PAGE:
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Let $\{X_{t}\}_{t\geq 0}$ be a non-zero recurrent Lévy process on $\mathbb{R}.$ Then $$\space\displaystyle\limsup_{t\rightarrow\infty}X_{t}=\infty\space\text{a.s.}\space\text{and}\space\displaystyle\liminf_{t\rightarrow\infty}X_{t}=-\infty\space a.s.$$

If $\{X_{t}\}_{t\geq 0}$ is recurrent then $\displaystyle\liminf_{t\rightarrow\infty}|X_{t}|=0.$ But I can't see why this implies the above.

Intuitively, a process is recurrent at $x\in\mathbb{R}$ if the process visits every neighbourhood of $x$ an infinite number of time. So this implies that $\limsup$ and $\liminf$ take infinite value, however, I don't get why such limits take infinite positive and negative values. I'd like to have a formal reason for this but I don't get how $\displaystyle\liminf_{t\rightarrow\infty}|X_{t}|=0$ implies the desired.

Any kind of help is thanked in advanced.

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So, you want to show $\liminf |X_t| = 0$ implies $X$ is recurrent and then show that $\limsup X_t=\infty$ & $\limsup X_t=- \infty$?

For a Lévy process, let $R$ be the set of recurrent states: $$R = \big\{ x \in \mathbb{R} \, | \, \forall t>0 \text{ and }\forall \, \epsilon>0, \, \ \mathbb{P}( \exists s>t, \text{ such that } X_s \in B_\epsilon(x))=1 \big\}$$ For non-pathologic Lévy processes (taking values in $\mathbb{R}$), $R= \emptyset$ or $R=\mathbb{R}$.

1-Let's first show that $R$ is nonempty.

If $\liminf |X_t| =0$ a.s. then outisde of a null set $N$:

$$0=\liminf |X_t| = \lim_{t \rightarrow \infty} \inf_{s >t} |X_s|$$ For any arbitrary $\epsilon$, let $B_\epsilon(0)$ be a ball centered in 0. If $\omega \in N^c$, $\forall t>0 \ \exists s_\omega>t$ such that $X_{s_\omega} \in B_\epsilon(0)$. (Because if it didn't happened, then $|X|$ stays away from 0 after t and contradicts $0=\liminf |X_t|$ ).

You can deduce from this that $0 \in R$. Since $R$ is nonempty, $R=\mathbb{R}$ and $X$ is recurrent. Now let's show the second claim:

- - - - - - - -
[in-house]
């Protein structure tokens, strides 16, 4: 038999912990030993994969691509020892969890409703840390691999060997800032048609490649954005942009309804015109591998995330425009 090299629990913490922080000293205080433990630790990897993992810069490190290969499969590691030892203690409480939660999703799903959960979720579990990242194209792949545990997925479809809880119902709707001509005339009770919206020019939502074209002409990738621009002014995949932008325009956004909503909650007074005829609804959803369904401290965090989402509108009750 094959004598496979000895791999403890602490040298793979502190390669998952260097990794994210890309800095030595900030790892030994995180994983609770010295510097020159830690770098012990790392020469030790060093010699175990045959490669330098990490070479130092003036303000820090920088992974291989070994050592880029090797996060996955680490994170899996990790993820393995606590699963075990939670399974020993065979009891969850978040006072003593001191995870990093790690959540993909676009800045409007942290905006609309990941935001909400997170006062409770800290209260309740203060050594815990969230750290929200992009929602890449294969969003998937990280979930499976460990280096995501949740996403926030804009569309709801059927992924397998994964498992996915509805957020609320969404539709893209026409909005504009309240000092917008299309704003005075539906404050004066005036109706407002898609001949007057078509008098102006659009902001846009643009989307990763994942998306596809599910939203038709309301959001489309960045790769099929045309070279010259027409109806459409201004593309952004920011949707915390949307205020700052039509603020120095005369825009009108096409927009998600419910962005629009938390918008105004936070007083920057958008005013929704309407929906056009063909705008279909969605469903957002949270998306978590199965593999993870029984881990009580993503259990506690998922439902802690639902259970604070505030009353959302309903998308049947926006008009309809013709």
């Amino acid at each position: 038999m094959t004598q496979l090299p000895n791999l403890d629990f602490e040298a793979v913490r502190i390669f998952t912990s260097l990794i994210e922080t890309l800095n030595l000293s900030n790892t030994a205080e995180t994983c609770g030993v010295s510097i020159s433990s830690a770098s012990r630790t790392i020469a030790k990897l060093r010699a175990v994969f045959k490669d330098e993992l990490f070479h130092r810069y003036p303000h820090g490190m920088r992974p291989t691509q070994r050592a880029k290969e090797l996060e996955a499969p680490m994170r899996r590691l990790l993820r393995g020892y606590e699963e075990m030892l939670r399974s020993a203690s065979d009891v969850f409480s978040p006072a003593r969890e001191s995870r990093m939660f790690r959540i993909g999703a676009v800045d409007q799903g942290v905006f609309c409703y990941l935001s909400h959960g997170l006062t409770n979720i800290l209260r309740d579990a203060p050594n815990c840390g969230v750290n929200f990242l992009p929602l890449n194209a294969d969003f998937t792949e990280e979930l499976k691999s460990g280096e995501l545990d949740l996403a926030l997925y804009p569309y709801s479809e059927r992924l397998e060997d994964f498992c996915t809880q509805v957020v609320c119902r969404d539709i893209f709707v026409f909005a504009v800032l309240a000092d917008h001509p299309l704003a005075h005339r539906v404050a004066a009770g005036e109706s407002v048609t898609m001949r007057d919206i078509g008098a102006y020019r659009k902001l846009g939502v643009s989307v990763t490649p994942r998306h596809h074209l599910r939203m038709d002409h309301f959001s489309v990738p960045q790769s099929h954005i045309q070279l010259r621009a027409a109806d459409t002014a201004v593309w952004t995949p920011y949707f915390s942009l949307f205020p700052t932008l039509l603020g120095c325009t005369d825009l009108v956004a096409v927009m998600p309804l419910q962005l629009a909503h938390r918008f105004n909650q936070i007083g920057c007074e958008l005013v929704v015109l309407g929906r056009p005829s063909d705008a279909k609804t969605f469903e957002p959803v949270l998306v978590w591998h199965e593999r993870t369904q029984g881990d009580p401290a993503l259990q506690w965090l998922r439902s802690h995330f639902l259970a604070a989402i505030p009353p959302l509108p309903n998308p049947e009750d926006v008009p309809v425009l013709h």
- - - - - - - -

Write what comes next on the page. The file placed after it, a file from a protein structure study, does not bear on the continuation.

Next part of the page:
2-Let's show that $\limsup X_t = \infty$

Since $R = \mathbb{R}$, for any $t>0$ and $n \in \mathbb{N}$, $$\mathbb{P}(\exists s>t \ \text{ such that } X_s \in B_1(n)) = 1$$

Let: $$M^t := \bigcap _{n \in \mathbb{N}} \big\{ \exists s >t \, \text{ such that } X_s \in B_1(n) \big\}$$ Then for any $t$, $\mathbb{P}(M^t) =1$. This means that, after time $t$, $X$ becomes arbitrarly large a.s. since $X$ enters all the balls $B_1(n)$. However,it's not enought: we need to show this stil happens for arbitrarelly large $t$.

Now take an arbitrary sequence $\{t_k \}_{k \in \mathbb{N}}$ of times such that $t_k \rightarrow \infty$. Since $$\mathbb{P}(M^{t_k})= \mathbb{P} \left( \bigcap _n \big\{ \exists s >t_k \, \text{ such that } X_s \in B_1(n) \big\}\right) = 1 $$ for all $k$, then $$1=\mathbb{P} \left(\bigcap_{k}M^{t_k}\right) = \mathbb{P}\left( \bigcap_{k}\bigcap _{n} \big\{ \exists s >t_k \, \text{ such that } X_s \in B_1(n) \big\}\right) $$ Let $t>0. $For any $w \in \bigcap_{k}\bigcap _{n} \big\{ \exists s >t_k \, \text{ such that } X_s \in B_1(n) \big\}$, pick a $t_k >t$. By construction of this set, for all $n$, $X_s \in B_1(n)$ for a large enought $s>t_k$. Since $n$ is arbitrary, $\sup_{s>t}X_s = \infty$. Now since $t$ is arbitrary, then a.s. for all $t>0$, $\, \sup_{s>t}X_s = \infty$ and then$$ \limsup X_s = \lim_{t \rightarrow \infty} \sup_{s>t} X_s = \infty$$

The proof for $\liminf X_t = - \infty$ is similar.

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  • $\begingroup$ Very helpul @Skorohod. Thanks for the help! $\endgroup$ – Squird37 May 8 '18 at 6:09

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